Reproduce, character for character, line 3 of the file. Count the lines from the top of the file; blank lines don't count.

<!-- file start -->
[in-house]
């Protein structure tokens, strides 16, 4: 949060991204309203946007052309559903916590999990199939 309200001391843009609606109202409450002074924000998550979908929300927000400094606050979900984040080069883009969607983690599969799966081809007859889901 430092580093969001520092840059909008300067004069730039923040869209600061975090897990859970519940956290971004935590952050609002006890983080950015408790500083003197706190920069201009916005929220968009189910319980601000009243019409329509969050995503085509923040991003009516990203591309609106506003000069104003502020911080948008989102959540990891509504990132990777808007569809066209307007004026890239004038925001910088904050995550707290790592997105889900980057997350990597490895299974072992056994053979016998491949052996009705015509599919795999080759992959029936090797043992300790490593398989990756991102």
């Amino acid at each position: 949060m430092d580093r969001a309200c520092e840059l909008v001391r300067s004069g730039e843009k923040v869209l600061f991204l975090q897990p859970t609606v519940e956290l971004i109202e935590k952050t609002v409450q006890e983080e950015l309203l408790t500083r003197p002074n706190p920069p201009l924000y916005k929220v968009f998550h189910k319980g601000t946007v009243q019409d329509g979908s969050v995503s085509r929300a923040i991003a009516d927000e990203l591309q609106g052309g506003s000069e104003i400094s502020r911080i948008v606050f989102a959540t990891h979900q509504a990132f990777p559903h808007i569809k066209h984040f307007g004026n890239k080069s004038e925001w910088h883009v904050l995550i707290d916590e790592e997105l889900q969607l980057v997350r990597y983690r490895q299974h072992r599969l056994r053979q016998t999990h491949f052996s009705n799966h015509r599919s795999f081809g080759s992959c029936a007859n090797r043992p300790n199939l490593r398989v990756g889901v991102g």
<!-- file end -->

């Amino acid at each position: 949060m430092d580093r969001a309200c520092e840059l909008v001391r300067s004069g730039e843009k923040v869209l600061f991204l975090q897990p859970t609606v519940e956290l971004i109202e935590k952050t609002v409450q006890e983080e950015l309203l408790t500083r003197p002074n706190p920069p201009l924000y916005k929220v968009f998550h189910k319980g601000t946007v009243q019409d329509g979908s969050v995503s085509r929300a923040i991003a009516d927000e990203l591309q609106g052309g506003s000069e104003i400094s502020r911080i948008v606050f989102a959540t990891h979900q509504a990132f990777p559903h808007i569809k066209h984040f307007g004026n890239k080069s004038e925001w910088h883009v904050l995550i707290d916590e790592e997105l889900q969607l980057v997350r990597y983690r490895q299974h072992r599969l056994r053979q016998t999990h491949f052996s009705n799966h015509r599919s795999f081809g080759s992959c029936a007859n090797r043992p300790n199939l490593r398989v990756g889901v991102g």